he six-day China International Fair for Trade in Services (CIFTIS) concluded on 9 September in Beijing, wrapping up the country’s first major trade event held either online or offline since the outbreak of Covid-19.
Against the backdrop of a sluggish economic recovery from the pandemic and a gloomy picture painted by rising trade tensions, this year’s fair is not only about business, but also about confidence. In a video speech at the opening ceremony, Chinese President Xi Jinping said the event showed China’s willingness to boost the global trade in services and the world economy at an early date.
Previously known as the Beijing Fair, the event, first held in 2012, has become the world’s biggest comprehensive exhibition in the services trade, and is one of China’s three top expos showcasing the country’s opening-up, along with the Canton Fair in Guangzhou and the China International Import Expo in Shanghai.
With the theme “Global Services, Shared Prosperity,” this year’s fair attracted more than 17,000 companies from 148 countries and regions. The event offered one comprehensive exhibition area, as well as eight focused exhibition areas, covering the services trade in culture, finance, winter sports, tourism, service robots, education and 5G. Organizers offered an online channel for businesses to showcase themselves and make deals at a time of pandemic travel restrictions.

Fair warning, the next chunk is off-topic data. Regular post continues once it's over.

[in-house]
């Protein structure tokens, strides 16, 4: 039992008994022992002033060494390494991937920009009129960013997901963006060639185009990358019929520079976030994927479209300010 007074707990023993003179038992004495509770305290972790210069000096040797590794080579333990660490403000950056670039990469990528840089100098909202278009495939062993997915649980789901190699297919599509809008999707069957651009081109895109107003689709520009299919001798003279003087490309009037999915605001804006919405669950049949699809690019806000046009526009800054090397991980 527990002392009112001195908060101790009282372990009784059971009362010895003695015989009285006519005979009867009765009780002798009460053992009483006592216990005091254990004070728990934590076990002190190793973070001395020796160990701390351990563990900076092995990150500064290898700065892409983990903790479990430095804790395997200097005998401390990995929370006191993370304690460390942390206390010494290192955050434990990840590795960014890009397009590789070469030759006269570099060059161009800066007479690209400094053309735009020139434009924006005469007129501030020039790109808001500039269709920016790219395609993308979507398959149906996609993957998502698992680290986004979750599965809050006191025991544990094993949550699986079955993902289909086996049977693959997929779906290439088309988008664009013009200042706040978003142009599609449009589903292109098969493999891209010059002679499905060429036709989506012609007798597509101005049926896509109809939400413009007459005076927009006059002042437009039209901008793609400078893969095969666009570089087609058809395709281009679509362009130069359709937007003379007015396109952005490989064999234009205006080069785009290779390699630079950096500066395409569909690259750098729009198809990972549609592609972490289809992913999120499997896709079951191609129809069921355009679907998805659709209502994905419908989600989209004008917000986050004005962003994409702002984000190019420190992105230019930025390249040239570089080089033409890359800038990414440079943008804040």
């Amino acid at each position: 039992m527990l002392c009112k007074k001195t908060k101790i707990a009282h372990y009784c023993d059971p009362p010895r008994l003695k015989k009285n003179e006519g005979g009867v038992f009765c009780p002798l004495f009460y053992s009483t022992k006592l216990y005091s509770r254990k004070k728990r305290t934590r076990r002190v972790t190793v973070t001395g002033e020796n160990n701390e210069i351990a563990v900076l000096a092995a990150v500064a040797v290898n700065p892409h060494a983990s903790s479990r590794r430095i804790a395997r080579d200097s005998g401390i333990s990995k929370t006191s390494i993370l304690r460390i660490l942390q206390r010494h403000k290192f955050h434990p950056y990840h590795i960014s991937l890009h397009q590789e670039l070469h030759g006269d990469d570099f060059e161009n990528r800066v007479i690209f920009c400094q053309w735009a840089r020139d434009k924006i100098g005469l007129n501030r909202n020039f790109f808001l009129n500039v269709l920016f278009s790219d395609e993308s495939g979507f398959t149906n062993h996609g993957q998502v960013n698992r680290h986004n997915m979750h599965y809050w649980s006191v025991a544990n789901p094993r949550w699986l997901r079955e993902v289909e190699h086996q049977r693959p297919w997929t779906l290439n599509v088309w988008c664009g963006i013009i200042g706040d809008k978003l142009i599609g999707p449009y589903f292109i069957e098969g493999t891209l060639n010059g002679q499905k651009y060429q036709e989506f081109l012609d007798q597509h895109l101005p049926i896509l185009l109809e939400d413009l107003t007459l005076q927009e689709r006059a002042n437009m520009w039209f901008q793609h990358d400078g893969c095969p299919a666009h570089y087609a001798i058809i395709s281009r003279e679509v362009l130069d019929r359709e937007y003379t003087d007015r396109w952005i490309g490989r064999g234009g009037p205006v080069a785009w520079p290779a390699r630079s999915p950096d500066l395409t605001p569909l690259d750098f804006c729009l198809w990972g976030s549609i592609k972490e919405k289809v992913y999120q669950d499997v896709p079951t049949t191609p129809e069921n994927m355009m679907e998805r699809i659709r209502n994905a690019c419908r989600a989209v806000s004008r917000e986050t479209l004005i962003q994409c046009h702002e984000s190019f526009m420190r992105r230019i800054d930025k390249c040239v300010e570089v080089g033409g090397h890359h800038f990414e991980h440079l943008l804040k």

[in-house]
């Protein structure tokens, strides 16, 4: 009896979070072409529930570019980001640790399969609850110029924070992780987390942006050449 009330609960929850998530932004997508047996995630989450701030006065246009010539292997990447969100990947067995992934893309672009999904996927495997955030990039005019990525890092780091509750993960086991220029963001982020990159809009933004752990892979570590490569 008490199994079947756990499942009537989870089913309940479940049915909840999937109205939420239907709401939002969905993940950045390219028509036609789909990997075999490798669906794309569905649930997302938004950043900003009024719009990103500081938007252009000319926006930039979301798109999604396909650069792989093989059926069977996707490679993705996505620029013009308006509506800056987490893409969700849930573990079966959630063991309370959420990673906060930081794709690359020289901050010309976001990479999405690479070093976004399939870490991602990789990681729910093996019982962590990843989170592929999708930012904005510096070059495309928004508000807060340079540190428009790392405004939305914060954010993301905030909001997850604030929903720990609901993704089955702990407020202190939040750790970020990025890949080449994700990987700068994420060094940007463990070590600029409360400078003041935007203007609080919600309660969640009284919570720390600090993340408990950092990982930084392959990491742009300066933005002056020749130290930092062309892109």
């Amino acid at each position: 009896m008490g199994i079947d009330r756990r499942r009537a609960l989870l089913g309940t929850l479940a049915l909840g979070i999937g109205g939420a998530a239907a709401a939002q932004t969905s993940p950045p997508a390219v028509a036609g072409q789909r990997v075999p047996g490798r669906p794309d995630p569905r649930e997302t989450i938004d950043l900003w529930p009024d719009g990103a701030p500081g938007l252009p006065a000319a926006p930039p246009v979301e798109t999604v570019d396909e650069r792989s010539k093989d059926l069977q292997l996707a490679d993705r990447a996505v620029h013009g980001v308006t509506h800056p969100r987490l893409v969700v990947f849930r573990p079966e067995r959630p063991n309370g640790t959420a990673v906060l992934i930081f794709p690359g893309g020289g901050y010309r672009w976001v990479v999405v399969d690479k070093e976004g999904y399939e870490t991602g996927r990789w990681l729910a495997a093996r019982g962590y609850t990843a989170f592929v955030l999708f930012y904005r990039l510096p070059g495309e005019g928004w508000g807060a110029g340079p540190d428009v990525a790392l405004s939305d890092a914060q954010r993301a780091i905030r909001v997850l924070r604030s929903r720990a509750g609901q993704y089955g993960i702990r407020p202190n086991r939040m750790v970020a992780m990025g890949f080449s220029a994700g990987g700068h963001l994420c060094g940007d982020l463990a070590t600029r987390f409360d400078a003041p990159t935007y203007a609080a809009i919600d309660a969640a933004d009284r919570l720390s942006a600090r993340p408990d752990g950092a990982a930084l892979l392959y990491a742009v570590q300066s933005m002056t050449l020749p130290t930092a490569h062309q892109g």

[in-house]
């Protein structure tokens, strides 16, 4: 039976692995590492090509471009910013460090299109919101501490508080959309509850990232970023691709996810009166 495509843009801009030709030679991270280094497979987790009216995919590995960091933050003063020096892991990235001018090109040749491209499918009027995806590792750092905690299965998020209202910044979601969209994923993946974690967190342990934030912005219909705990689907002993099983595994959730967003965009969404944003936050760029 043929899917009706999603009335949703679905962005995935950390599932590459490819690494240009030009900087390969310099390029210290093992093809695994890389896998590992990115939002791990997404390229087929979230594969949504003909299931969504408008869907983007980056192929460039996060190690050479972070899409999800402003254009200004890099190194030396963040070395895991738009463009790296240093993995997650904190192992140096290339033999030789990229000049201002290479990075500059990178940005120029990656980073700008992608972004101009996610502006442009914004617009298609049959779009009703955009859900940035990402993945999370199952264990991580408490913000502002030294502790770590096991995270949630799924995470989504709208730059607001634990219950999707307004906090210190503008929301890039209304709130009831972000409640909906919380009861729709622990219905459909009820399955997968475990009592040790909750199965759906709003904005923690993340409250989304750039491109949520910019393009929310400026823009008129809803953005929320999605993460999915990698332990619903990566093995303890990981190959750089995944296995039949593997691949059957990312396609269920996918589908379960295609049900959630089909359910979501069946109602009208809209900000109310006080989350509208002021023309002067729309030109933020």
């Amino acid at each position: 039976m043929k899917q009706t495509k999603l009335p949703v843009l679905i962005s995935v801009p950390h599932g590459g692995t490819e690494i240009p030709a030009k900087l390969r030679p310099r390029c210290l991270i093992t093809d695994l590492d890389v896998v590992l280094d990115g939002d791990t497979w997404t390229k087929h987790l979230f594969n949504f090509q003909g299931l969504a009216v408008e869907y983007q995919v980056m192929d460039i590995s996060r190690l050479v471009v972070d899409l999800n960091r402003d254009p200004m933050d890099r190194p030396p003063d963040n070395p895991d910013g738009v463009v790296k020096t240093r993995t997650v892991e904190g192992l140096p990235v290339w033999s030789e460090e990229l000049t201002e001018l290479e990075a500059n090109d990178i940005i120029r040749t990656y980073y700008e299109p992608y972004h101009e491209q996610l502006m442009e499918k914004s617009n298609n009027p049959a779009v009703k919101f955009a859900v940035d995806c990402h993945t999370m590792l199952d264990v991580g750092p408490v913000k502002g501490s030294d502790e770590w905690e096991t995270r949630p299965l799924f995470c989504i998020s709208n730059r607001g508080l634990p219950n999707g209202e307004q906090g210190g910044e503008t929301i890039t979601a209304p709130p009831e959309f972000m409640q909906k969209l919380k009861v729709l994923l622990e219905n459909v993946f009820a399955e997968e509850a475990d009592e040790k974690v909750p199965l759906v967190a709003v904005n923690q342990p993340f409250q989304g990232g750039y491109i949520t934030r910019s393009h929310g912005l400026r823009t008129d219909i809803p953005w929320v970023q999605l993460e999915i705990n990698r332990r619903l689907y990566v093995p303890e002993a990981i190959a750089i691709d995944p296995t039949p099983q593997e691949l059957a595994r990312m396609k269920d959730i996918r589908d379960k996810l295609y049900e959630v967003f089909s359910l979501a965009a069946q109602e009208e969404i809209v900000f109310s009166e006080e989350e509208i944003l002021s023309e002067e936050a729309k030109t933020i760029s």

Speaking at a press conference at the conclusion of CIFTIS, Xian Guoyi, director-general of the Department of Trade in Services and Commercial Services under the Ministry of Commerce, said this year’s event has yielded impressive results, witnessing the debuts of 99 innovations and the inking of 240 procurement agreements. At a forum during CIFTIS, Beijing Mayor Chen Jining announced the host city’s ambition to build a pilot free trade zone themed on the digital economy, two days before the city’s authorities released a blueprint and action plans at CIFTIS. The plans lay out six major development directions and pledge nine key projects to ensure continued development of the city’s digital economy.
The documents also set the lofty goals of developing Beijing into a domestic leader and model in the digital economy, with the digital economy’s added value making up 55 percent of regional GDP by 2022.
China has been the world’s second-largest country in terms of the services trade for six years in a row, with trade volumes totaling 5.4 trillion yuan (US$790b) in 2019, according to official data.